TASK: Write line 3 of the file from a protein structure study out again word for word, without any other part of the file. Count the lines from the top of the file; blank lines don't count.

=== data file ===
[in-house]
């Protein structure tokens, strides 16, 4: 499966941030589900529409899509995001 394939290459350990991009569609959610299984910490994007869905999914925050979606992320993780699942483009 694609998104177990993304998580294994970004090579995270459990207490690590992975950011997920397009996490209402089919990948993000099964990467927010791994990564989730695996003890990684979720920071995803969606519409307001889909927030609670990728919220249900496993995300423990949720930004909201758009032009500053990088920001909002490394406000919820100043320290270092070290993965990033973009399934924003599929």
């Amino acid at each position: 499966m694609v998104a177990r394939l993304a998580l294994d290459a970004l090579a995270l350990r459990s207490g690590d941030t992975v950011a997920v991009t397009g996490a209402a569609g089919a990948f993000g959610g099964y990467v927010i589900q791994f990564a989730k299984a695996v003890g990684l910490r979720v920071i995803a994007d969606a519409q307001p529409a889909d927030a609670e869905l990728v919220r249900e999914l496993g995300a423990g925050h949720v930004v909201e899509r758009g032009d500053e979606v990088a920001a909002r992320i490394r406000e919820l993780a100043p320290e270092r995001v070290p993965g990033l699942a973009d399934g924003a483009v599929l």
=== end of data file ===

């Amino acid at each position: 499966m694609v998104a177990r394939l993304a998580l294994d290459a970004l090579a995270l350990r459990s207490g690590d941030t992975v950011a997920v991009t397009g996490a209402a569609g089919a990948f993000g959610g099964y990467v927010i589900q791994f990564a989730k299984a695996v003890g990684l910490r979720v920071i995803a994007d969606a519409q307001p529409a889909d927030a609670e869905l990728v919220r249900e999914l496993g995300a423990g925050h949720v930004v909201e899509r758009g032009d500053e979606v990088a920001a909002r992320i490394r406000e919820l993780a100043p320290e270092r995001v070290p993965g990033l699942a973009d399934g924003a483009v599929l």